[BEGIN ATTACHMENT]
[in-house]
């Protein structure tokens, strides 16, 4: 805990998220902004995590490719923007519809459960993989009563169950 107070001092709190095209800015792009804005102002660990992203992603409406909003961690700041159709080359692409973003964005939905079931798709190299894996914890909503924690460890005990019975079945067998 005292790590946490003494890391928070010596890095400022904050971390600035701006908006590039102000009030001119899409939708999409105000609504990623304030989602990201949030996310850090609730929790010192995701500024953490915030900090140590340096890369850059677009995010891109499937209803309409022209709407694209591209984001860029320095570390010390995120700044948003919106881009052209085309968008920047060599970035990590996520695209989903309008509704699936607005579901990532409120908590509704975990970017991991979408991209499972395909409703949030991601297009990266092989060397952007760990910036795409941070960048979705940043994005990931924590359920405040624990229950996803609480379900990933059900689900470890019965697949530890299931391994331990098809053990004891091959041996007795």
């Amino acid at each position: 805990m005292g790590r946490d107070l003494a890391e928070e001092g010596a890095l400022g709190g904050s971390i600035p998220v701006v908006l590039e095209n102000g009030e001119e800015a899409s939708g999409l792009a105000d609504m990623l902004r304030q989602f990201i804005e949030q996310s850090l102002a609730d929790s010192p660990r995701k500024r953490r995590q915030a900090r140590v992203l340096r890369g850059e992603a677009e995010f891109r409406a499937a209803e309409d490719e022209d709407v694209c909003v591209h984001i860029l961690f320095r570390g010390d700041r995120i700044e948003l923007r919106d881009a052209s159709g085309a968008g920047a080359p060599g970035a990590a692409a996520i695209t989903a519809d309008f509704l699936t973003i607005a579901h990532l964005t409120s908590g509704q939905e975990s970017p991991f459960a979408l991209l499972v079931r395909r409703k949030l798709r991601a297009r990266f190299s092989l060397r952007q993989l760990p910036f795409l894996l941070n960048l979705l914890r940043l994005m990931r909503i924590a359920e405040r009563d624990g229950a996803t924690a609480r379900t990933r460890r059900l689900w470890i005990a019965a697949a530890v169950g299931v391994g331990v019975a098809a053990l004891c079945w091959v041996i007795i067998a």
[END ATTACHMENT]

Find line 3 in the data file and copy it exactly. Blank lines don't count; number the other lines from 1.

């Amino acid at each position: 805990m005292g790590r946490d107070l003494a890391e928070e001092g010596a890095l400022g709190g904050s971390i600035p998220v701006v908006l590039e095209n102000g009030e001119e800015a899409s939708g999409l792009a105000d609504m990623l902004r304030q989602f990201i804005e949030q996310s850090l102002a609730d929790s010192p660990r995701k500024r953490r995590q915030a900090r140590v992203l340096r890369g850059e992603a677009e995010f891109r409406a499937a209803e309409d490719e022209d709407v694209c909003v591209h984001i860029l961690f320095r570390g010390d700041r995120i700044e948003l923007r919106d881009a052209s159709g085309a968008g920047a080359p060599g970035a990590a692409a996520i695209t989903a519809d309008f509704l699936t973003i607005a579901h990532l964005t409120s908590g509704q939905e975990s970017p991991f459960a979408l991209l499972v079931r395909r409703k949030l798709r991601a297009r990266f190299s092989l060397r952007q993989l760990p910036f795409l894996l941070n960048l979705l914890r940043l994005m990931r909503i924590a359920e405040r009563d624990g229950a996803t924690a609480r379900t990933r460890r059900l689900w470890i005990a019965a697949a530890v169950g299931v391994g331990v019975a098809a053990l004891c079945w091959v041996i007795i067998a």